The rate of pyrolysis of a fire-exposed solid fuel is a key parameter to evaluate the intensity of fire and its effects on surroundings. The present study is experimental, theoretical and numerical.
It focuses on the determination of the steady-state pyrolysis rate of a vertical slab of PMMA. An original experimental set-up is thus developed along with a specific procedure in order to locate the regressing surface of the solid material. A theoretical approach which is based on the reactive laminar boundary layer theory (LBL) assumptions and a numerical two-dimensional CFD model are used. Experimental results show that a three-dimensional behavior appears for small slab widths. In the laminar part of the flow, near to the leading edge, experimental and numerical results reveal a decreasing power-law of the pyrolysis rate, in agreement with the LBL theory. Radiative and convective effects that are not taken into account by the theory are responsible for discrepancies on scaling laws. The assumptions of the LBL theory are discussed. It is found that for free flows the pyrolysis rate is inversely proportional to the normal gradient of the gas velocity at the fuel surface.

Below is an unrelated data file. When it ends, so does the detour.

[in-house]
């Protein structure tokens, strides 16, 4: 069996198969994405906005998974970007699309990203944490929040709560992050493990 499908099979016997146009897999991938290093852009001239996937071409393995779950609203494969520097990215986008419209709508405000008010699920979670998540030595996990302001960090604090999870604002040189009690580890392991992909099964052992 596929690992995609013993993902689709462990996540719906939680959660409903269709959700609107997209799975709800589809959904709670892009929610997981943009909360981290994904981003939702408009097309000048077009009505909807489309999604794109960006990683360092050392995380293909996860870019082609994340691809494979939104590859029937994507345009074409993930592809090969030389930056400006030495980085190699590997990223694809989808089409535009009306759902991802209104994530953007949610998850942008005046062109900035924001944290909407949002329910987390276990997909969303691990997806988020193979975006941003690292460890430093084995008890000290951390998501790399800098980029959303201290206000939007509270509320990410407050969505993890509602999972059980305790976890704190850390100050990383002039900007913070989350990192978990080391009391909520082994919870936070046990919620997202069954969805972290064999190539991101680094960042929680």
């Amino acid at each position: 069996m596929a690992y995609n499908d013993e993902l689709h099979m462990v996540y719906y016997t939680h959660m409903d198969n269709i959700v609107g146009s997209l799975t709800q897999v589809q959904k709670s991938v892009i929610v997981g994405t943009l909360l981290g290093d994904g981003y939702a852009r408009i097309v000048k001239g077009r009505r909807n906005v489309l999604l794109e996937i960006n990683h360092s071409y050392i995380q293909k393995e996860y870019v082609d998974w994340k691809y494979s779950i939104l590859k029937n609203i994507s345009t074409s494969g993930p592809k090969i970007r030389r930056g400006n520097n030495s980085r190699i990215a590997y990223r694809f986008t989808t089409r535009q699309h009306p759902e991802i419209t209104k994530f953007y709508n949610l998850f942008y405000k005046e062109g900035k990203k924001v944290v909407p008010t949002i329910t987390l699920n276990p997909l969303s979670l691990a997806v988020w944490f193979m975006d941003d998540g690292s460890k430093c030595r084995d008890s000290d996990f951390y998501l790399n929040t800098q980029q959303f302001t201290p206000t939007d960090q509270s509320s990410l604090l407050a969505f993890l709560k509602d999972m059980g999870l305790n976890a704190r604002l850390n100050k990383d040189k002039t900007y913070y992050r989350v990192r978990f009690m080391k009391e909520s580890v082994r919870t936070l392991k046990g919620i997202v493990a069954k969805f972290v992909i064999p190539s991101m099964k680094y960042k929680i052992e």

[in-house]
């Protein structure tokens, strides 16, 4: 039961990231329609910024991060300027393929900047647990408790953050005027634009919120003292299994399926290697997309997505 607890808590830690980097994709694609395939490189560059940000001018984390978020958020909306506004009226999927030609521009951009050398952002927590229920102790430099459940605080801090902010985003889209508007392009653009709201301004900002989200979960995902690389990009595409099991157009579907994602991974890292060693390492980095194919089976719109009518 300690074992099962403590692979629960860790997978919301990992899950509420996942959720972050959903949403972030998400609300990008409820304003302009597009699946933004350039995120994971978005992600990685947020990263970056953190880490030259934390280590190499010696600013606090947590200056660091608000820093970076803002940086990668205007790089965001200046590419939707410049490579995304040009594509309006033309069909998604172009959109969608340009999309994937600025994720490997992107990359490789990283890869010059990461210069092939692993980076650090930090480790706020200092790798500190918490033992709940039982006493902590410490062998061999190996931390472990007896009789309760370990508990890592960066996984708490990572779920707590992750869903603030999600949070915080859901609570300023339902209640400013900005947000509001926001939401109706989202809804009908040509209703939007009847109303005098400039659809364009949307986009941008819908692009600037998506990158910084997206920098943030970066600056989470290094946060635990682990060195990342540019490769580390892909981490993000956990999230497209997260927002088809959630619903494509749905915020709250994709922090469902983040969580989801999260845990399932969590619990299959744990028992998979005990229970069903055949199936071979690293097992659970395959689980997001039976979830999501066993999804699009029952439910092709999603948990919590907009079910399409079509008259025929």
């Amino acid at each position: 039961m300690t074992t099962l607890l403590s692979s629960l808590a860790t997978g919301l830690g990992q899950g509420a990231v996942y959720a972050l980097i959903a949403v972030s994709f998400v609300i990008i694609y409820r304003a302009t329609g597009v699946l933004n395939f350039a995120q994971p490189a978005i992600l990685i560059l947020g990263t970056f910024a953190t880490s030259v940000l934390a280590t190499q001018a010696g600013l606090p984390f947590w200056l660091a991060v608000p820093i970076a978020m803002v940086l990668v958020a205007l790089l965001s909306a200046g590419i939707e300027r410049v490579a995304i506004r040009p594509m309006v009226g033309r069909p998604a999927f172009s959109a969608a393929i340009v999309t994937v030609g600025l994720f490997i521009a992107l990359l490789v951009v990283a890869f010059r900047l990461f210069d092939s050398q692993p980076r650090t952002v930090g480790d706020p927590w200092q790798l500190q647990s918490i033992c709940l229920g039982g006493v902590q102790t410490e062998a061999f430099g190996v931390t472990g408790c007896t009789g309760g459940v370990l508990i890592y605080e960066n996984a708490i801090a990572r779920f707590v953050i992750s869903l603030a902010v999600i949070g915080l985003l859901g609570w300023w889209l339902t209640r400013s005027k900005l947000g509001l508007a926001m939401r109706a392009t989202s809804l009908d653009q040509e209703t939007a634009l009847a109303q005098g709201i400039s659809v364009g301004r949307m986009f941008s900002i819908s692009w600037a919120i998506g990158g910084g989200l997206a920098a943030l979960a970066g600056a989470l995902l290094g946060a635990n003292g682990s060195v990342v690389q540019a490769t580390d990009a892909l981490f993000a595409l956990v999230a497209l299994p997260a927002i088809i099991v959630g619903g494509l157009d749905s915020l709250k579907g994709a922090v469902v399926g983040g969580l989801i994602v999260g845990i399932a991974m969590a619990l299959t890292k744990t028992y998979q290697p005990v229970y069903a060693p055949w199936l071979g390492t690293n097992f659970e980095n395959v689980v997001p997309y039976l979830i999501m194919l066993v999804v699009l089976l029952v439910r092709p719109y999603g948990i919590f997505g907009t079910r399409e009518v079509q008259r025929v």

A transient pyrolysis model based on the mass transfer number is proposed, avoiding the calculation of the thermal and flow fields of the gas phase.